Trinidad and Tobago
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TTDF accepts 4%…but soldiers rumoured to be unhappy

Ryan Hamilton-Davis Members of the TT Defence Force and Coast Guard stand at attention at the flag raising re-enactment ceremony during the 50th anniversary of independence celebrations held at Woodford Square, Port of Spain, on August 30 2012. - File Photo
Members of the TT Defence Force and Coast Guard stand at attention at the flag raising re-enactment ceremony during the 50th anniversary of independence celebrations held at Woodford Square, Port of Spain, on August 30 2012. - File Photo

THE Defence Force (TTDF) has accepted government's four per cent wage increase offer amid rumours of anger and discontent among the ranks over this decision made by the top brass.

The acceptance of the offer came on Friday, according to a release from Chief Personnel Officer (CPO) Dr Darryl Dindial.

This Defence Force is the second branch within the public service to sign off on the offer after the Amalgamated Workers Union, which represents daily-paid workers in the Port of Spain Corporation, did so several weeks ago.

However, sources within the force say while the CPO lauded the Chief of Defence Staff (CDS) and others for “balancing expectations,” soldiers on the ground are angry over the agreement. Some even took to social media to vent their dissatisfaction with the CDS.

The CPO's release confirmed that the Defence Force signed off on the offer which covers the collective bargaining periods, 2014-2016, and 2017-2019.

Along with the pay rise, the TTDF also got new allowances for instructors conducting basic recruit training; radar operating and technicians; dog handling; increments for permanent reservists; allowances for front-line operators engaged in inter-agency task force operations and maritime duties; and incentive allowances for pilots and aviation engineers.

“Additionally, subject to the approval of the Cabinet, the Force received consideration for a special missions allowance for regional operations and compensation for a part-time Strategic Think Tank.”

“The latter is intended to support the development and modernisation of the TTDF to improve on the delivery of its mandate, treat with new and emerging threats, the development of doctrine, its military justice system, wellness system and revised recruitment, performance management and training standards,” the release said.


Newsday was told this was the first time since the 1970 Black Power Revolution that soldiers had signed off on wage negotiations before the police.

Police Social Welfare Association (PSWA) president Inspector Gideon Dickson said it is common practise for police officers to negotiate wages, then soldiers who do not have a bargaining body and cannot take industrial action, depend on the results of those negotiations to set a precedent, where they would then be paid at a higher rate.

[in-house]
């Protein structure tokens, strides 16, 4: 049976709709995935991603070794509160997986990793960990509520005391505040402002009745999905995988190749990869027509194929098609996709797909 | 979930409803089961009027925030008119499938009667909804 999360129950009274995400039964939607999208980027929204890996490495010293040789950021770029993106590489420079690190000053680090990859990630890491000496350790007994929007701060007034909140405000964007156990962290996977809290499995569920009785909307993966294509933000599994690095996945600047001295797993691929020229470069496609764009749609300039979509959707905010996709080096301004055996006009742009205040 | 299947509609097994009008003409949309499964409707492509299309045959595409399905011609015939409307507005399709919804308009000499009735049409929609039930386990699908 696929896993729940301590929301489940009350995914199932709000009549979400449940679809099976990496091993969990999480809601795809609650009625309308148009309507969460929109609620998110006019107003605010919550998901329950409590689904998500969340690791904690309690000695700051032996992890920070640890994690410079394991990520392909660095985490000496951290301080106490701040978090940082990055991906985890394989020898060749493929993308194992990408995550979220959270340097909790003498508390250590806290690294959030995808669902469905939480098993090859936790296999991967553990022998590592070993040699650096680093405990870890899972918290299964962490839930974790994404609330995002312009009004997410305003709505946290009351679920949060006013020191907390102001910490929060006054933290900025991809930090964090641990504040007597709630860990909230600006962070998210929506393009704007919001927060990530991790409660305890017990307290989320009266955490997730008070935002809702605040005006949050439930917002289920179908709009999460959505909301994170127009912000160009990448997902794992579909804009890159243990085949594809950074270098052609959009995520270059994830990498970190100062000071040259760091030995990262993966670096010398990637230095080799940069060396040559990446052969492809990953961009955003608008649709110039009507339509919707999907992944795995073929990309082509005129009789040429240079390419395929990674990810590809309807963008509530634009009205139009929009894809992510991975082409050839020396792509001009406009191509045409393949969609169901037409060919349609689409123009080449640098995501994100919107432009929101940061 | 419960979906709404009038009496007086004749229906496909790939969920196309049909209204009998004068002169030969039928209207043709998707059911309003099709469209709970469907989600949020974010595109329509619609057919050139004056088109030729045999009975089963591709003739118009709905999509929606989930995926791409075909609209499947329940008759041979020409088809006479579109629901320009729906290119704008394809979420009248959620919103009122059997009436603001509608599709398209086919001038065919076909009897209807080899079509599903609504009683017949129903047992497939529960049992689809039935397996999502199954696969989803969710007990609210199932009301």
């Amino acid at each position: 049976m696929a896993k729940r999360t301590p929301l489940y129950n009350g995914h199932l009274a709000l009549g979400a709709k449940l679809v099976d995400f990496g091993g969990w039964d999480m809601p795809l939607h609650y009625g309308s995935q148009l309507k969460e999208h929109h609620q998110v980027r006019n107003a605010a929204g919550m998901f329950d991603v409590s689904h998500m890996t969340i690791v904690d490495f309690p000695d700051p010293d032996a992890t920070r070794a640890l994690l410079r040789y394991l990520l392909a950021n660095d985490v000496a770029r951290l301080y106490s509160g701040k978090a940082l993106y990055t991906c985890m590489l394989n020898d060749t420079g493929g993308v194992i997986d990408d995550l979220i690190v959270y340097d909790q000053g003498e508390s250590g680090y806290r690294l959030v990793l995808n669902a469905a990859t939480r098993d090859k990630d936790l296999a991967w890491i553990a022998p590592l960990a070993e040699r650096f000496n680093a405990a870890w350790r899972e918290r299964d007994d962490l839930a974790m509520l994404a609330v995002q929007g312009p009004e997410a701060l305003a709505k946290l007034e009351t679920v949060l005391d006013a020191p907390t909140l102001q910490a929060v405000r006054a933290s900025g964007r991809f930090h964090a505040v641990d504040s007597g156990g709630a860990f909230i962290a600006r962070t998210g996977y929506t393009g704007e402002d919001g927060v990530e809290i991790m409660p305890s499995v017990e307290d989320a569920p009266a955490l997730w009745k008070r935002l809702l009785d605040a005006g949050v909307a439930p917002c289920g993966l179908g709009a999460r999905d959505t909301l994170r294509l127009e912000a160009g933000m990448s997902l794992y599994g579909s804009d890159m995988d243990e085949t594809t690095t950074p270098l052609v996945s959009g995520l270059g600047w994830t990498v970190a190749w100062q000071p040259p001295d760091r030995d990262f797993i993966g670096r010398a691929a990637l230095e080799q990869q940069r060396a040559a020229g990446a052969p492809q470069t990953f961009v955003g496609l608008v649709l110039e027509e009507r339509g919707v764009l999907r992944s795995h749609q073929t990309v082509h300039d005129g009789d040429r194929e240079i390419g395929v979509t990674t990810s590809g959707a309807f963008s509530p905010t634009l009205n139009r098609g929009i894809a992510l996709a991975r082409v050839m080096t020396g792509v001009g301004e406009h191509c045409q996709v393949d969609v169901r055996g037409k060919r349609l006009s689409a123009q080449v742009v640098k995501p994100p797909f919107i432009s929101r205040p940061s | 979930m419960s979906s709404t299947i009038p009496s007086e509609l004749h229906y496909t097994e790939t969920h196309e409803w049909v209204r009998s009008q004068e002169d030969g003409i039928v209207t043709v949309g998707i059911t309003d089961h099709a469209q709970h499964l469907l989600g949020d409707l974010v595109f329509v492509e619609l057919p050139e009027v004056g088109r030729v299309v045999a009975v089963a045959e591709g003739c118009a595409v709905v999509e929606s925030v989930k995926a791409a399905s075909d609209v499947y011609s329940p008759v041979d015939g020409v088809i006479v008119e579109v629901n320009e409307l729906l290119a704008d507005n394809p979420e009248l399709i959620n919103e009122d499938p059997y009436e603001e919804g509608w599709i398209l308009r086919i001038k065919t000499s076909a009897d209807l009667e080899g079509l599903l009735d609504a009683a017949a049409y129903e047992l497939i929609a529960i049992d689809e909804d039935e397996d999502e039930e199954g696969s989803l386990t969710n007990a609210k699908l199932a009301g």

“I am not aware that something like this has ever happened before,” Dickson said.

“I know there is a principle by which they would get the same wages negotiated by the police and a third.”

Dickson said the police are still engaged in negotiations with the CPO. The PSWA has responded to the CPO’s offer with a counter offer and are awaiting a response, Dickson said.

“We have not approached negotiations from the perspective of emotions and conventional methods to try to achieve the best for the membership. We approached it from a scientific perspective. We did our research. All our engagement was from a scientific point of view.”

He added that the PSWA has taken several factors into consideration with its counter-offer including the rate of death of police officers and rising crime.



Meanwhile, the Fire Service Association (FSA) labelled the completed negotiations between the TTDF and the CPO as a sham, while speaking to reporters on Friday.

FSA head Leo Ramkissoon said because the TTDF does not have a bargaining unit, they were taken advantage of and forced into accepting the offer.

“I am quite certain that like the remainder of the wider trade union movement and workers across TT, soldiers and other members of the Defence Force would, on a personal level, reject the offer of four per cent over six years,” Ramkissoon said.

“I believe this is another demonstration of a strong-arm tactic of the State to impose on workers an adjustment to salary which amounts to a wage cut – one which, if the soldiers had the choice – they would have rejected.”

“But because the soldiers have no bargaining unit and are susceptible to the impositions to the CPO and the State, they would have had little choice.

"This announcement of an agreement as if they were involved in a genuine salary negotiation and they hammered out some things to be fair, it is nothing less than a sham.”

Ramkissoon said the acceptance by the TTDF could not be established as a precedent for other arms of the protective services, as it is only the court that can determine what should be a precedent and what should not.